If you have made it this far in life, you probably know that the earth spins counterclockwise and that it orbits around the Sun. You may also know that one full rotation of the earth is equivalent to one day, and a full orbit around the Sun is a full year. Well, you would be right, mostly. A day isn't actually 24 hours, it is **24.0000006 hours**, and a year isn't actually 365 days, it's **365.2421891 days**. You might have expected that these measurements were a little off, but did you also know that September of 1752 was missing **11 days** in the British Empire? Timekeeping isn't absolute, and this impressive video below takes us through all of the anomalies of time. It is quite long, but due to its incredible graphics and vastness of information, it's worth the watch.

Long ago, human civilization realized that if everyone kept track of time based on their orientation to the sun, communicating time would be impossible. For example, where you are right now has a meridian, or vertical line stretching to the Earth's poles. When the Sun crosses that meridian during the day it is called 'local apparent solar noon.' This *noon *is only true for the exact meridian you are on, and people saw the problem with this. Eventually, time zones came about to standardize how people kept track of time.

Let's talk about days. Looking at the Earth's rotation, it makes a full rotation about every **23.9 hours** when observed from a distant point, called a sidereal day. However, as you probably know, our days aren't 23.9 hours, they are 24, and this is because the Earth rotates around the Sun. In order for a point on Earth to make a full rotation with the beginning and end at the same point in front of the Sun, it takes on average 24 hours. This is where we get the 24 hour day, but this number is only an average. Since the earth doesn't orbit the sun in a perfect circle, each day changes depending upon location in Earth's orbit. These inaccuracies in *actual *time meant that programming accurate clocks would be close to impossible. Since clocks kept constant interval time, scientists derived an equation of time to calculate real solar time from actual clock time.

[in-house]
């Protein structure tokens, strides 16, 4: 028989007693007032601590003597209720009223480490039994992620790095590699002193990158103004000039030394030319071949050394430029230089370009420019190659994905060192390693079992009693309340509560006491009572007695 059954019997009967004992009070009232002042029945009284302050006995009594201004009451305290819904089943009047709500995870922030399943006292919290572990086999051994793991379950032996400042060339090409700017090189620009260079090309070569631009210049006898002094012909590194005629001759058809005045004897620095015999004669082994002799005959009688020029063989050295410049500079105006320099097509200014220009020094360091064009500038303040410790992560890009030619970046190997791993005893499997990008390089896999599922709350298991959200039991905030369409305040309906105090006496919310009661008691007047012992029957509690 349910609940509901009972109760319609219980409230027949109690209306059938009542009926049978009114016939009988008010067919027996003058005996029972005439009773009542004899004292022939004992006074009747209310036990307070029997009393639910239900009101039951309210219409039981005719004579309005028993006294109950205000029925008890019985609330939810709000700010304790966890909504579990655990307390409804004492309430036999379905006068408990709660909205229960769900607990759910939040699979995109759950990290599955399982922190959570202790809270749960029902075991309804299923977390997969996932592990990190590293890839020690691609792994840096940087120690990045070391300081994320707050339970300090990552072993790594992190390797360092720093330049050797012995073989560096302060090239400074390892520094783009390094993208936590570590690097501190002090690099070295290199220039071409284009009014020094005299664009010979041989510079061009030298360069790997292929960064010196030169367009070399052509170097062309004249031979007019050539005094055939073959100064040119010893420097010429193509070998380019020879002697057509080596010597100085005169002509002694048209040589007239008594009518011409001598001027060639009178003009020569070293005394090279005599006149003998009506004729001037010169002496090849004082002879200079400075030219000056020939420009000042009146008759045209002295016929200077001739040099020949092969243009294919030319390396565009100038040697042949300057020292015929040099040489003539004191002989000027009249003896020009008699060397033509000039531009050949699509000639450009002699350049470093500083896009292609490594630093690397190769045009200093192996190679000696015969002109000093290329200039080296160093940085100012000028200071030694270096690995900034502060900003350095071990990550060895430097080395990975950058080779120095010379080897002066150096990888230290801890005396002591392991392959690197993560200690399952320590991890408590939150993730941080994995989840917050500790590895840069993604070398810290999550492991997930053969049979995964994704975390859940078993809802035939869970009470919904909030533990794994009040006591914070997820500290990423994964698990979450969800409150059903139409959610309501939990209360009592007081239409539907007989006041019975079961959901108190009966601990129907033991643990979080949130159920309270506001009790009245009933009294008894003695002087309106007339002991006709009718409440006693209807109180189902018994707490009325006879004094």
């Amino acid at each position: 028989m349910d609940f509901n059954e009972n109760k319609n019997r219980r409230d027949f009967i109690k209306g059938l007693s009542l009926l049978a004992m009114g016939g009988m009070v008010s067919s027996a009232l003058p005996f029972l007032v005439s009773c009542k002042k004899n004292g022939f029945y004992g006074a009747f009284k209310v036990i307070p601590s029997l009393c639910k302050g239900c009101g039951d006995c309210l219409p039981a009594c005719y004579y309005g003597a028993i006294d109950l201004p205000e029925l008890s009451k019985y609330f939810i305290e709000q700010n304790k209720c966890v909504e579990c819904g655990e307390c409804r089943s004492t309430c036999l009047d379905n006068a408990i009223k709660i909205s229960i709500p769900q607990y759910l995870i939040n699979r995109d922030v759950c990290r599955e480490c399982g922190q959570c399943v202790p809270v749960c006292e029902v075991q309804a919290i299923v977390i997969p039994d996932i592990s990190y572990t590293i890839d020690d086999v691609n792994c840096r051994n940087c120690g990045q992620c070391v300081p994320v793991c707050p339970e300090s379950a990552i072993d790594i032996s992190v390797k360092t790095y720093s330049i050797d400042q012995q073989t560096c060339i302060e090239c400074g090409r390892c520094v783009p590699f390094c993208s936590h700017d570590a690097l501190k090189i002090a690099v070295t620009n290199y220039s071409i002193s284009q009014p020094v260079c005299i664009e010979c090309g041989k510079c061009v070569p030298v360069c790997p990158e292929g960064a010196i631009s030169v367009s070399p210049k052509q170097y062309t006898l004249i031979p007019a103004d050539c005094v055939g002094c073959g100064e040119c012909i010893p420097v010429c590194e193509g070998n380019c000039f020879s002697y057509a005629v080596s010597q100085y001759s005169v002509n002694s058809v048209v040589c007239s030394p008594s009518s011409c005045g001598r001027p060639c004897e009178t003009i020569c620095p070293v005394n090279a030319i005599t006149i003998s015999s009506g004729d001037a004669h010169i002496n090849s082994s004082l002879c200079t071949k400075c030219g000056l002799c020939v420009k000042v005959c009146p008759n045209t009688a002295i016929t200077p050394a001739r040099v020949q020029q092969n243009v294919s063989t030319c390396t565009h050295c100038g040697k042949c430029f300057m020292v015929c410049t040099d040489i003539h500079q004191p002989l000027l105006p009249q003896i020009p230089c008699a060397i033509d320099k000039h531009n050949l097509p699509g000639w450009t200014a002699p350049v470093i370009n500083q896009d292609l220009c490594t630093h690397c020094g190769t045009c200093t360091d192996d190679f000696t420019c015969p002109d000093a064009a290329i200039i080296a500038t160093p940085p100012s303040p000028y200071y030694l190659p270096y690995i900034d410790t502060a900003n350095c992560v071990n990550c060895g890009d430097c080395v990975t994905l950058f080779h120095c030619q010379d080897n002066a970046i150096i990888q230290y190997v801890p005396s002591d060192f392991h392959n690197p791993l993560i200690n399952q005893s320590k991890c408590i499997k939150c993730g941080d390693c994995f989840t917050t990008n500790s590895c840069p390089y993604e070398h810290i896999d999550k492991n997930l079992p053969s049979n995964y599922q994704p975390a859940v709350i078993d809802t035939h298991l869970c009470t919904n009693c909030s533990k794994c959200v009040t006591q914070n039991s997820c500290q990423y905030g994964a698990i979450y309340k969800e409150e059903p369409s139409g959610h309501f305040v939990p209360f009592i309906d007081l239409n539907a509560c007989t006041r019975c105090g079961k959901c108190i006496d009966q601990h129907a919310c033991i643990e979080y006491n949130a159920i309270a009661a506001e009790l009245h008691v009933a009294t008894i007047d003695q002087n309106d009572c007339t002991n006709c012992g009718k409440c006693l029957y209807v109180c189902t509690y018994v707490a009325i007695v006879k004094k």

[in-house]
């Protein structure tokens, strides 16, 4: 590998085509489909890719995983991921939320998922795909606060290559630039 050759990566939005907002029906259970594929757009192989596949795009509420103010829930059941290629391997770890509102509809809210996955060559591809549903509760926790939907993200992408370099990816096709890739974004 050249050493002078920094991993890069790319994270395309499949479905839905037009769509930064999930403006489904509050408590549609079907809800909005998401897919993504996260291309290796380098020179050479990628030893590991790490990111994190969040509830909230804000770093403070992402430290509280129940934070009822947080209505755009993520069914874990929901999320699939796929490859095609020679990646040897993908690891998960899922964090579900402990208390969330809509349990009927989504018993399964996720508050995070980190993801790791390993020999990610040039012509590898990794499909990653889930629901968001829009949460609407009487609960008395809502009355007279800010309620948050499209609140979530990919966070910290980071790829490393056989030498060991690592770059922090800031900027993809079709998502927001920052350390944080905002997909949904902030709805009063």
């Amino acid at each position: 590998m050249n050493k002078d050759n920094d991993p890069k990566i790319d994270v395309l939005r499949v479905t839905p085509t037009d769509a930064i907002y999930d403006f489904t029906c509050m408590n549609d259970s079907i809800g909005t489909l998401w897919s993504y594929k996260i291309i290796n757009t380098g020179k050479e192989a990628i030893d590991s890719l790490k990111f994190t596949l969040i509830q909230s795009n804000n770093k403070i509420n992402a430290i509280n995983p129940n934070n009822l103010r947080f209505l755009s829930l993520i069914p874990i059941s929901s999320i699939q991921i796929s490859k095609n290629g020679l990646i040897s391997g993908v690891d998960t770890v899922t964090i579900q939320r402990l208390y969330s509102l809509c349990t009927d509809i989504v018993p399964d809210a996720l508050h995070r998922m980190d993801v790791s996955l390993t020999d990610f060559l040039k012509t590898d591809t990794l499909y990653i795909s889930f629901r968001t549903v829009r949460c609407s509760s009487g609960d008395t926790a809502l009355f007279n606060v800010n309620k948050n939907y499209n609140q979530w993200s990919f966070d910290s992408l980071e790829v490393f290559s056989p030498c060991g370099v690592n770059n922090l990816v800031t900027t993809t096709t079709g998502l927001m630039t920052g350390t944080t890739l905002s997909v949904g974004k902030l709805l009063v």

You probably know that a year is around **365.25 days**, and this is because that is the precise number of rotations the Earth makes every time it makes a complete orbit around the Sun. This is also why we have leap years. Leap days aren't actually giving you extra days in your life, they are just adjustments on the manmade calendar so that eventually summer doesn't come a season too early, and so on. If America didn't keep leap days when they founded themselves in 1776, then the USA's calendar would be a** full 2 months** off of the correct solar date.

[Image Source: *Wikimedia*]

So, time wasn't what you thought it was? Maybe you already knew all this, but either way, the math and theory behind how modern time came about aren't as simple as addition and subtraction. What did you find most surprising to learn about how timekeeping works? Let us know in the comments.